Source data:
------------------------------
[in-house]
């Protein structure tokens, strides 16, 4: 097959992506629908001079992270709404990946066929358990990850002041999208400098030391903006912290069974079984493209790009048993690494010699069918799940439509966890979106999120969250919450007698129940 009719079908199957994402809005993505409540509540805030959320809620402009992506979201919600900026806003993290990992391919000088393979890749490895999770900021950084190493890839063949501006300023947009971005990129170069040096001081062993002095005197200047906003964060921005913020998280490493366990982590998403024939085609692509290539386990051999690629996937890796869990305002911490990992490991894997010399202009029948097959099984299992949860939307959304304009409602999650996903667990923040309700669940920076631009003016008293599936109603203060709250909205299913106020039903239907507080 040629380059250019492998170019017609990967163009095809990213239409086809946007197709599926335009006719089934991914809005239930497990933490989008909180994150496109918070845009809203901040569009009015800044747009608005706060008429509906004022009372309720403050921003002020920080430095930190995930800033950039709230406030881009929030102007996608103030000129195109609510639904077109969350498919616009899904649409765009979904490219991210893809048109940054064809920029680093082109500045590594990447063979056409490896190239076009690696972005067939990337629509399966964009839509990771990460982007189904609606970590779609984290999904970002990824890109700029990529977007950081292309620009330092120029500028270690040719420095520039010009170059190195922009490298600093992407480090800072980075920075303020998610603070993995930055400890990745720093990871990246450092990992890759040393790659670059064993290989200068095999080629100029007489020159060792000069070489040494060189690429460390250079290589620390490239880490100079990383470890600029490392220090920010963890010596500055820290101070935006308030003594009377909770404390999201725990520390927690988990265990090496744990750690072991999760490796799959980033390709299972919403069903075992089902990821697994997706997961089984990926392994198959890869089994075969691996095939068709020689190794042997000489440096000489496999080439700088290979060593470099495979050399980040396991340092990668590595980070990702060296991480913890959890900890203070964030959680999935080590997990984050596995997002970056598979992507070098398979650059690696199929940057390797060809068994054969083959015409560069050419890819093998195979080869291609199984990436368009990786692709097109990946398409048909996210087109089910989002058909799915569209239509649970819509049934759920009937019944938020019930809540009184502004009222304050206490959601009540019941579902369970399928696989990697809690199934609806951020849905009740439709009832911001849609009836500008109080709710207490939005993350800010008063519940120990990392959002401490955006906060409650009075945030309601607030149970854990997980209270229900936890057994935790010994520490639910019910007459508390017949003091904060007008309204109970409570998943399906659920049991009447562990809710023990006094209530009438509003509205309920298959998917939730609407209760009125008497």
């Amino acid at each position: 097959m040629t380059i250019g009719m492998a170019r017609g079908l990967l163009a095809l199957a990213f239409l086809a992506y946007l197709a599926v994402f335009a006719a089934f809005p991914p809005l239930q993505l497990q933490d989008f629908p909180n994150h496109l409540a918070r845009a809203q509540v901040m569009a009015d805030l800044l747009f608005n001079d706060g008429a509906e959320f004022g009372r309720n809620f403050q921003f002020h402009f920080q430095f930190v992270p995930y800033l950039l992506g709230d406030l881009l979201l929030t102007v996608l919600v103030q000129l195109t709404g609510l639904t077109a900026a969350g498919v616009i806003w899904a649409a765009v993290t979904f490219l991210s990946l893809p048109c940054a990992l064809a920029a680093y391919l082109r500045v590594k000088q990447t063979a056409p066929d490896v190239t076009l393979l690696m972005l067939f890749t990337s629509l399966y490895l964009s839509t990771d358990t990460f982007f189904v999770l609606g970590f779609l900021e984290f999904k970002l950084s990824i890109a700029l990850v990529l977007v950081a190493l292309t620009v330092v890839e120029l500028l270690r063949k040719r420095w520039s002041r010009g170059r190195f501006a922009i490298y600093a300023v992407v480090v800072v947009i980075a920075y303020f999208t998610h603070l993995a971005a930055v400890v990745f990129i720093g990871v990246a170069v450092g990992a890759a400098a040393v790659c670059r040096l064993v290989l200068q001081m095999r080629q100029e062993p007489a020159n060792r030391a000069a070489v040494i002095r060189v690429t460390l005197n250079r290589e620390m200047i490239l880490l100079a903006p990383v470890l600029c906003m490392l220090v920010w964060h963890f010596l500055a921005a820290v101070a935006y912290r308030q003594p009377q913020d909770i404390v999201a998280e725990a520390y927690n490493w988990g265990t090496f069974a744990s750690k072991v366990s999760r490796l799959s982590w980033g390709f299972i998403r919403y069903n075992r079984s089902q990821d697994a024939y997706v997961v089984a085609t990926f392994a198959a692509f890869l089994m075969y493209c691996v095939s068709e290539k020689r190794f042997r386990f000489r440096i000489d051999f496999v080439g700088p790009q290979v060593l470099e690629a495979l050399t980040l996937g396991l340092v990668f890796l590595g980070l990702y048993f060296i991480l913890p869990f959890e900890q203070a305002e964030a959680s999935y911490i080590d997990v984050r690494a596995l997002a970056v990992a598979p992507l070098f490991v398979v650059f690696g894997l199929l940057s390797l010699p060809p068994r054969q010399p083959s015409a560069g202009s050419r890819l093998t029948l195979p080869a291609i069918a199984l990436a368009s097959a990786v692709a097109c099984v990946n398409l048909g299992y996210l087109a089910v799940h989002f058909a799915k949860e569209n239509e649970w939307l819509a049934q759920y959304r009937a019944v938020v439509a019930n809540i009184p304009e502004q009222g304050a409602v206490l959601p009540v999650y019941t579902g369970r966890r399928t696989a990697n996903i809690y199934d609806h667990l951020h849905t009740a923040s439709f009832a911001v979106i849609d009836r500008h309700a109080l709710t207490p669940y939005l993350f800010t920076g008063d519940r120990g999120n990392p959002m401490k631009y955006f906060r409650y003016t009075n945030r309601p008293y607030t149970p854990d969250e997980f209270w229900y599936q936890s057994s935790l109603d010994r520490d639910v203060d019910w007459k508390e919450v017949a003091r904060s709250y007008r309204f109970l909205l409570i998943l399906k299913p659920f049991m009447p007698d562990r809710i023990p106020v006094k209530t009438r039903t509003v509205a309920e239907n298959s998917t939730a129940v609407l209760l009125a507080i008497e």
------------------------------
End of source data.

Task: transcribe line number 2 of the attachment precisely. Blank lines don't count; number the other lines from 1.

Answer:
């Protein structure tokens, strides 16, 4: 097959992506629908001079992270709404990946066929358990990850002041999208400098030391903006912290069974079984493209790009048993690494010699069918799940439509966890979106999120969250919450007698129940 009719079908199957994402809005993505409540509540805030959320809620402009992506979201919600900026806003993290990992391919000088393979890749490895999770900021950084190493890839063949501006300023947009971005990129170069040096001081062993002095005197200047906003964060921005913020998280490493366990982590998403024939085609692509290539386990051999690629996937890796869990305002911490990992490991894997010399202009029948097959099984299992949860939307959304304009409602999650996903667990923040309700669940920076631009003016008293599936109603203060709250909205299913106020039903239907507080 040629380059250019492998170019017609990967163009095809990213239409086809946007197709599926335009006719089934991914809005239930497990933490989008909180994150496109918070845009809203901040569009009015800044747009608005706060008429509906004022009372309720403050921003002020920080430095930190995930800033950039709230406030881009929030102007996608103030000129195109609510639904077109969350498919616009899904649409765009979904490219991210893809048109940054064809920029680093082109500045590594990447063979056409490896190239076009690696972005067939990337629509399966964009839509990771990460982007189904609606970590779609984290999904970002990824890109700029990529977007950081292309620009330092120029500028270690040719420095520039010009170059190195922009490298600093992407480090800072980075920075303020998610603070993995930055400890990745720093990871990246450092990992890759040393790659670059064993290989200068095999080629100029007489020159060792000069070489040494060189690429460390250079290589620390490239880490100079990383470890600029490392220090920010963890010596500055820290101070935006308030003594009377909770404390999201725990520390927690988990265990090496744990750690072991999760490796799959980033390709299972919403069903075992089902990821697994997706997961089984990926392994198959890869089994075969691996095939068709020689190794042997000489440096000489496999080439700088290979060593470099495979050399980040396991340092990668590595980070990702060296991480913890959890900890203070964030959680999935080590997990984050596995997002970056598979992507070098398979650059690696199929940057390797060809068994054969083959015409560069050419890819093998195979080869291609199984990436368009990786692709097109990946398409048909996210087109089910989002058909799915569209239509649970819509049934759920009937019944938020019930809540009184502004009222304050206490959601009540019941579902369970399928696989990697809690199934609806951020849905009740439709009832911001849609009836500008109080709710207490939005993350800010008063519940120990990392959002401490955006906060409650009075945030309601607030149970854990997980209270229900936890057994935790010994520490639910019910007459508390017949003091904060007008309204109970409570998943399906659920049991009447562990809710023990006094209530009438509003509205309920298959998917939730609407209760009125008497």